Alex Webb film stock (1 reply and 12 comments)
Does anyone know what film stock Alex Webb used? He is by far the most inspiring artist when it comes to the way I approach photography. His color photography is so rich and bold. I love the contrast, theres something raw and transcendent about his photos, something that's impossible to put into words.
Alex Webb uses all type of camera’s and film stocks he also uses digital SLR’s and his favourite is Leica digital. The first photo could be digital medium format but I’d say it was Fujichrome 100 professional ‘reversal’ stock, this stock is really good and will give you breathtaking images used in conjunction with quality lenses. The other photos are a mixture of digital and film but unsure of the stock used. Use an Amber/ orange filter which will make reds explode with colour. Grab yourself a medium format camera and Fuji reversal stock and you will never look back. I have two fridges full of Fuji stock including 35mm which I just love!
Two fridges full of film! Now that's what I call dedication! Back in the days before digital, I used Agfa because I like the colour blue - and I did the E6 thing myself as I was working in journalism and had to get the pictures over to London, NY or wherever the next day.
UK magazines were painfully slow in taking up the Interweb and we had to send copies of slides by post very often. Even into the late 90s many mags were still using gallies (those large sheets of cellophane) instead of DTP.
I forgot to mention the freezer in the garage? “Hello” magazine type mags still produce stunning photos (digital) probably all freelance stuff. although I still love the old 5x4 negs, lovely quality.
When we did the news agency thing for mags, the larger weekly glossies had a staff of between 25 and 50. But a monthly 100-page trade mag was often just two people for editorial - editor and staff writer. Everything else was 'stringers' and agencies like ours. Layouts would be done in a large publishing house by either a central layout department or someone in the editorial office and ad-sales were usually centralised but had a dedicated person that covered one or two mags.
EMAP Business Publishing had 470+ trade magazines, but shortly after I sold my agency, the trade mag bubble burst and the lesser titles were just scrapped. Those that were not thrown into the jaws of oblivion were sold to small publishing operations or just donated to the editorial staff, who could make a go of things without the huge overheads of Fleet Street or Canary Warf.
Digital v. film - like in the movies, time is money! Watching a scanner churn its way through a few dozen 4x5s just is not on the cards, let alone the developing and sorting involved.
Today everything has to be quick and everything has to be as cheap as possible. I was very lucky to get out when I did and with a paycheque that allowed me to retire at the grand old age of 49 and start a lifestyle business.
Very interesting. Ah! You have money? Can I interest you in a film called “Summit fever” going to be filmed on the Matterhorn and Mont Blanc shortly. You are an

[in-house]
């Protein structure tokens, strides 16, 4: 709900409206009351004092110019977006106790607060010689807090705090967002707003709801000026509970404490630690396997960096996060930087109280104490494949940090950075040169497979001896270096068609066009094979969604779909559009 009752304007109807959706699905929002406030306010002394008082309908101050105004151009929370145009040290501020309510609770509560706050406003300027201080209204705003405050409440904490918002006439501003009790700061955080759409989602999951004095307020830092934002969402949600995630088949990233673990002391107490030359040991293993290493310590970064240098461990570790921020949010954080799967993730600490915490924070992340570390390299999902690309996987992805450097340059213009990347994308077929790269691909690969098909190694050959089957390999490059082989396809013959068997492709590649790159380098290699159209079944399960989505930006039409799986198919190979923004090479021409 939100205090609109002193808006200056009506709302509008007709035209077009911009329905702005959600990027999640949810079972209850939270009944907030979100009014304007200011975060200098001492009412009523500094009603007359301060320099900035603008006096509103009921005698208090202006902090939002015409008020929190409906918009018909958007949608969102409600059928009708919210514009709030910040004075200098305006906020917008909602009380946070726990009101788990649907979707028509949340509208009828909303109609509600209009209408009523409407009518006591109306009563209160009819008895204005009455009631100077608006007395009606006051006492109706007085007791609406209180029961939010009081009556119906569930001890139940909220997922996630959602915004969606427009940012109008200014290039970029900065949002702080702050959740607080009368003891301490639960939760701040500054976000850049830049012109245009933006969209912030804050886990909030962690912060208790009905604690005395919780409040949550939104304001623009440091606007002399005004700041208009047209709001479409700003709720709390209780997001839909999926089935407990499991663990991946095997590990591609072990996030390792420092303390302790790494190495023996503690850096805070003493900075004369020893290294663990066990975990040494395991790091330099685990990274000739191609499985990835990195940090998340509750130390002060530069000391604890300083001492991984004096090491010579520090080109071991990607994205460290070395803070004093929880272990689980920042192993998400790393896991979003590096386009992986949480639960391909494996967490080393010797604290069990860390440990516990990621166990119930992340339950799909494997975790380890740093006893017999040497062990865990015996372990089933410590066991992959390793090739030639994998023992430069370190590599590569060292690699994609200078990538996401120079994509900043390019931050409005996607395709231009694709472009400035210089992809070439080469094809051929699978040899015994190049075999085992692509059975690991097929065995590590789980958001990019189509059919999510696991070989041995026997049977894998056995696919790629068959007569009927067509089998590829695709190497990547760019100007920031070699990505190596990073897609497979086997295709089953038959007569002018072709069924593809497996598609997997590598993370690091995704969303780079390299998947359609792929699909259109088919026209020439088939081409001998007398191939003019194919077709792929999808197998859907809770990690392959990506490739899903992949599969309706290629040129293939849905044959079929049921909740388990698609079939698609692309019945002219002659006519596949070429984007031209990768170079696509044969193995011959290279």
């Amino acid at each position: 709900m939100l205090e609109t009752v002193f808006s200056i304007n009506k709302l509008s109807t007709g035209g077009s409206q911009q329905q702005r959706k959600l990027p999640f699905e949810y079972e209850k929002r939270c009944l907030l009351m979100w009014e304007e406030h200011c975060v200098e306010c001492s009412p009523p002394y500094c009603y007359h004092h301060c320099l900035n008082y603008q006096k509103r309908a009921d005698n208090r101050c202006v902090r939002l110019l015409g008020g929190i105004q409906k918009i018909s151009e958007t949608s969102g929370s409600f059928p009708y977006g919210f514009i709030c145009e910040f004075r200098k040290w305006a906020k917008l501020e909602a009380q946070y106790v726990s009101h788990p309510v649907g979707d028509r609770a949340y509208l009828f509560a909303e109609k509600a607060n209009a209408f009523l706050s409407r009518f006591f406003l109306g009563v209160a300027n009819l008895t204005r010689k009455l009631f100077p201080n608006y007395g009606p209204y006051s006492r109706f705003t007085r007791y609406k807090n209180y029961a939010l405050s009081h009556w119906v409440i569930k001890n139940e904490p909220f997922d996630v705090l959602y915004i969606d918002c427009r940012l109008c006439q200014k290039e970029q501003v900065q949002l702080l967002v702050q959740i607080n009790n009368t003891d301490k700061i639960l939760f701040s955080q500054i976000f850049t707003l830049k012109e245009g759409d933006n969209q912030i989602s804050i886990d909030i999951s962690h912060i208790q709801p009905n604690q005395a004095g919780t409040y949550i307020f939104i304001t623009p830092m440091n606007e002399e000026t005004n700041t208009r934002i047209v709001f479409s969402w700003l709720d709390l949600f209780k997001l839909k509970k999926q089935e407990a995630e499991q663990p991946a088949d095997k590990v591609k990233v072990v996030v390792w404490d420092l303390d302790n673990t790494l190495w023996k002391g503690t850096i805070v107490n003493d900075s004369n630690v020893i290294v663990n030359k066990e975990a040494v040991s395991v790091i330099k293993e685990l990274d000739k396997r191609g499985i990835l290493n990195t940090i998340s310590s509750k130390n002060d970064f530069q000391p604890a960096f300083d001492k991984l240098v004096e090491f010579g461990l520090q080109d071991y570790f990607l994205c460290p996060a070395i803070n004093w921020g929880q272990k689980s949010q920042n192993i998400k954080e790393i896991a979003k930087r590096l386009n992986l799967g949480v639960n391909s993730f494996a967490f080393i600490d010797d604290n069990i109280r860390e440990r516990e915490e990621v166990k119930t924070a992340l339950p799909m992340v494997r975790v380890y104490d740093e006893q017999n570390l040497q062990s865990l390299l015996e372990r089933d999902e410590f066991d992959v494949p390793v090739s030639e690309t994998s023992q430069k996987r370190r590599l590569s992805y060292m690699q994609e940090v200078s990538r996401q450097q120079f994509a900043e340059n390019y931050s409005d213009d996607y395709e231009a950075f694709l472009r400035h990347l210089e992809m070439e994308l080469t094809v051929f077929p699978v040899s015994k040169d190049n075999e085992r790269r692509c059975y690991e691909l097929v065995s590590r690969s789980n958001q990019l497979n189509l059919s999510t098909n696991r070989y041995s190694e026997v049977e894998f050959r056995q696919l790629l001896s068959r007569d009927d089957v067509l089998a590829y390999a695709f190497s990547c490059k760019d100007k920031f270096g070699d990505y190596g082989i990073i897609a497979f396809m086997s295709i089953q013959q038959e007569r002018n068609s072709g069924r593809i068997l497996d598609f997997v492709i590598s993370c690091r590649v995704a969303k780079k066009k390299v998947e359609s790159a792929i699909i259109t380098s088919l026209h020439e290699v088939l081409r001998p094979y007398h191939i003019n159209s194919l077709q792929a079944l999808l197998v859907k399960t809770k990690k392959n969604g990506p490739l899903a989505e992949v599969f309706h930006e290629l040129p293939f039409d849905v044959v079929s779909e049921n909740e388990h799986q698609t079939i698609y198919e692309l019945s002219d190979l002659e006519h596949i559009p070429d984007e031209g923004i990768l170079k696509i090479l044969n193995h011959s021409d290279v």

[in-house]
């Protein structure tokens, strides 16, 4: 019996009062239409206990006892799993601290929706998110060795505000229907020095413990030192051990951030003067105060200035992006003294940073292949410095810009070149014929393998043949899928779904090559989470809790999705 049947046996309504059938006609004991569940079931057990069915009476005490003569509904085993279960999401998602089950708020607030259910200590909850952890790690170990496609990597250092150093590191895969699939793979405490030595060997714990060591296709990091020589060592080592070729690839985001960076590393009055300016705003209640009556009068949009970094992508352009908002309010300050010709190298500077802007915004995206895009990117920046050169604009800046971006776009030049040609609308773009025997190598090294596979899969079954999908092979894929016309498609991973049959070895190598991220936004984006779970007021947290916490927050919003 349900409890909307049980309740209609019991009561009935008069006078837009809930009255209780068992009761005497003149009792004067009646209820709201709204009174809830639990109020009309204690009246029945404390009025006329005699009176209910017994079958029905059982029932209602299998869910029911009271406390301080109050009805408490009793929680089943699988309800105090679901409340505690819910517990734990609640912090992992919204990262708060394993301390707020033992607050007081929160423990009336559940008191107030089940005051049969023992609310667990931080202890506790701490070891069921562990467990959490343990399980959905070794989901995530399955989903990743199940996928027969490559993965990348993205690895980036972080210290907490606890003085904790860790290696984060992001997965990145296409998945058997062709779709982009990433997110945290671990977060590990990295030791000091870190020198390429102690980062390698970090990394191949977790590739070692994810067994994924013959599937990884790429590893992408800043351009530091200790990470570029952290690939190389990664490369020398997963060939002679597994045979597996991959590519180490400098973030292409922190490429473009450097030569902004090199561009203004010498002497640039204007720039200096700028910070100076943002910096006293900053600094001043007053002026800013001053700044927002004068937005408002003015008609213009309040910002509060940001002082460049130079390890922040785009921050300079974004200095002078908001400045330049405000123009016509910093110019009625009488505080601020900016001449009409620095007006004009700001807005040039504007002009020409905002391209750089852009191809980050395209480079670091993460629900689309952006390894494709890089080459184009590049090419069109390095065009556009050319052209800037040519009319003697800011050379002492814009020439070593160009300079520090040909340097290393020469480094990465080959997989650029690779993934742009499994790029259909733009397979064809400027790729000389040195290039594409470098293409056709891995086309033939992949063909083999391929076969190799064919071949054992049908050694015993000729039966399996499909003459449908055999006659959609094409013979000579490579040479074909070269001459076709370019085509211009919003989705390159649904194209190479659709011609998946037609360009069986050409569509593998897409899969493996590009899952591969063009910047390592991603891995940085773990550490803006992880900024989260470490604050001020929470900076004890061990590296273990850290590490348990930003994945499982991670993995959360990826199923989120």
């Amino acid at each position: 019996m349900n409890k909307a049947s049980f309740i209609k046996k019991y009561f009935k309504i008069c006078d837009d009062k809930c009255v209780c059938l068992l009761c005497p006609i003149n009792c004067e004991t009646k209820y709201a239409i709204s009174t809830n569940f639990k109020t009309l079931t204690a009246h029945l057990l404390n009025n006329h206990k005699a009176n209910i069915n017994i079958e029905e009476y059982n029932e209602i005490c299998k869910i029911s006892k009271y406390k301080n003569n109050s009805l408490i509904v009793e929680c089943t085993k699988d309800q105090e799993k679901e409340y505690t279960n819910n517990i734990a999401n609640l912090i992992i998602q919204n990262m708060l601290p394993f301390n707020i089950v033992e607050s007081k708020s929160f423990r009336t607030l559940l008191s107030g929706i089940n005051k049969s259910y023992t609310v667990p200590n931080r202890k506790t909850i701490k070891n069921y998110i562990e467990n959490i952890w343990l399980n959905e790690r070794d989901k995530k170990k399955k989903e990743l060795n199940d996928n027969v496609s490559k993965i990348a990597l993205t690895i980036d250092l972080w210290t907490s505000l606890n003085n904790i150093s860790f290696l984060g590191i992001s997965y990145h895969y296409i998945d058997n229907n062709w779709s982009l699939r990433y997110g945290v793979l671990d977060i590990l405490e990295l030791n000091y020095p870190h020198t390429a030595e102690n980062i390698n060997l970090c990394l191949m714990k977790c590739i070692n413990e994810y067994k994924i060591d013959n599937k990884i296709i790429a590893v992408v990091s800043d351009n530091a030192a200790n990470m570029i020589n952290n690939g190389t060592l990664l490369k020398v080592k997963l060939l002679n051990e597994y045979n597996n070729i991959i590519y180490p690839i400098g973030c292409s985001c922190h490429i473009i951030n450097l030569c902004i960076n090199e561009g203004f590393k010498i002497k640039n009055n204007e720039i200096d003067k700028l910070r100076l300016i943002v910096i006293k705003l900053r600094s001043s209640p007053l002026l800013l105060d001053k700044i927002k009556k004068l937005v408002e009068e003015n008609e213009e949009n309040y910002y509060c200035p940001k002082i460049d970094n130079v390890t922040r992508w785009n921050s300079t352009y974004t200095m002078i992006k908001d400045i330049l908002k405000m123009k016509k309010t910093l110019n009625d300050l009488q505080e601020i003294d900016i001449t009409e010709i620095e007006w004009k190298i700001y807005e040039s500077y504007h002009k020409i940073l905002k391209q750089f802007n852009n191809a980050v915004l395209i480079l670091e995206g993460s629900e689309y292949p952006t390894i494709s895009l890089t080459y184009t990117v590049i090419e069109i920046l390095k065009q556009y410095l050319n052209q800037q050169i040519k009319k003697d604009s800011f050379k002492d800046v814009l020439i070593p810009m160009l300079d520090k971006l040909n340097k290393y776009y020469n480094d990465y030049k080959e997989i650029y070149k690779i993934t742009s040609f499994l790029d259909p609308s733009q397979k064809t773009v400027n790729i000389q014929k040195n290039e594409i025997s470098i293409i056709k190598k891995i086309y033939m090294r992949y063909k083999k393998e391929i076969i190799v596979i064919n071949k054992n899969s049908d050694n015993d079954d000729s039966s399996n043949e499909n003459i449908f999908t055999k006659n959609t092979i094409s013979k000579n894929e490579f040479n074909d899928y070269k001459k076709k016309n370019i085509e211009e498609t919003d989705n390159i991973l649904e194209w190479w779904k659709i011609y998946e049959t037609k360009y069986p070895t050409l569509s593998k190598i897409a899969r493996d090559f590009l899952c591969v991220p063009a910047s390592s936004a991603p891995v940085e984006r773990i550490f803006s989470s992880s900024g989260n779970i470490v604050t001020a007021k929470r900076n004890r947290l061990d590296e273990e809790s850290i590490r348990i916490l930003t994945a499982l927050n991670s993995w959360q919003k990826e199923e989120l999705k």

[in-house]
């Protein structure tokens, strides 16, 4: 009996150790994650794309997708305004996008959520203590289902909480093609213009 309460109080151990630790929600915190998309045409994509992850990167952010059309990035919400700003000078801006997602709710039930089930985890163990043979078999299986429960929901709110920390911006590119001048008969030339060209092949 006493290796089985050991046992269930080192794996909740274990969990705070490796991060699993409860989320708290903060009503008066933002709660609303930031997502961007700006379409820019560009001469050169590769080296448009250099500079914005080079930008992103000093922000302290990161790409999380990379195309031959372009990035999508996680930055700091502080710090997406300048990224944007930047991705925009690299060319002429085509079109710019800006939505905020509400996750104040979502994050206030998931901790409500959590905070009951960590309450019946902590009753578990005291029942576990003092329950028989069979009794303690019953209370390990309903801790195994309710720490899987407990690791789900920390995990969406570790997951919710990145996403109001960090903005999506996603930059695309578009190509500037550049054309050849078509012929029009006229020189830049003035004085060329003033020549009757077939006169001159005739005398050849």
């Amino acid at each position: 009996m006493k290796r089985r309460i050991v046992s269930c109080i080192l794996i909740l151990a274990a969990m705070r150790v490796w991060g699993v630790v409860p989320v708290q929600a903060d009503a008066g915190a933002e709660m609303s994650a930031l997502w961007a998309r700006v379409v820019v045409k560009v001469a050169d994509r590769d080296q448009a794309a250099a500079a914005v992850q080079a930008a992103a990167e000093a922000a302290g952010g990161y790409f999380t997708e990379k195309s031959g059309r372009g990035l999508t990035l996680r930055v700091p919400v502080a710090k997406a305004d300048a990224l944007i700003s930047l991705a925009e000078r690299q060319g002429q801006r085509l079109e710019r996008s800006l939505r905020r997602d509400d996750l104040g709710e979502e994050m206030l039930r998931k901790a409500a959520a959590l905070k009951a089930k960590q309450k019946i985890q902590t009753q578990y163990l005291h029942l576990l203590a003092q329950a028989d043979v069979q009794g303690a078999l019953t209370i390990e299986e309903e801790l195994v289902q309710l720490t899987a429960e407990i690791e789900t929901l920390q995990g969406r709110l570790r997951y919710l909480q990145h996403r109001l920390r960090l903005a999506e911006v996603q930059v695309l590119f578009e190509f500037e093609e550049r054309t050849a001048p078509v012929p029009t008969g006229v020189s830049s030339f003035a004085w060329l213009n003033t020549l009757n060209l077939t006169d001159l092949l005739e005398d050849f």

ideal investor, You have good German legs, perfect for carrying equipment up mountains. Great investment to throw, sorry, I mean invest your money in a great film and turn a profit. Much better than buying a silly cinema in Paignton and watch Keystone cops followed by a pole dancing act!
Mike, do you have any recommendations for some Amber/Orange filters?
Lee filters, Format filters are extremely good. USA ones are excellent too but look on EBay, there are thousands all at give away prices. Get the other colours too.
Edit suites have a whole range of filters. The world is awash with them.
Photography is all about filters so make sure you have access to them.
David W, go to LEE filters, Masters of light site. Can’t find the link myself but it’s there, well worth reading.
Quote: "I mean invest your money in a great film and turn a profit. Much better than buying a silly cinema in Paignton and watch Keystone cops followed by a pole dancing act!"
I could tell you some toe-curling but screamingly funny stories about pole dancers - and one Glaswegian pole dancer in particular!
But that to one side - I can imagine that a comedy about a pole dancer would have more traction than a story about hardship and pain. Life is miserable enough as it is, without paying good money to watch other people being even more miserable!
Anyway, I'm fully involved in the preproduction of the story of the rise and fall and rise again of 'Raving Jim Grunt and the Pubes' (an all-girl band from the 60s).
All girl band from the 1960’s. That is new, didn’t know they existed. I have heard of the “Pheasant pluckers” and only last week I watched the “plonkers” plucking their ‘Rickenbacker's’ and drinking scrumpy at the same time.
It was me being silly (again!) But I am toying with the idea of really calling our first attempt at losing money 'Raving Jim Grunt' - either that or Hoogendooble.
I shall write something about what statistically makes for a successful movie later today, but right now I have to go to a meeting. Further to that - one question - How many producers does 'Summit Fever' have?
Ah! Pub meetings are the best. Two Executive Producers and just one Producer for that film but that may change.
Statistically, the more producer credits a movie has, the less likely it is to make money. Just one producer means an average 108% return on investment (i.e. 8% profit) four or more means 39% RoI or an average 61% loss. I shall discuss this and other factors in a piece here today or tomorrow.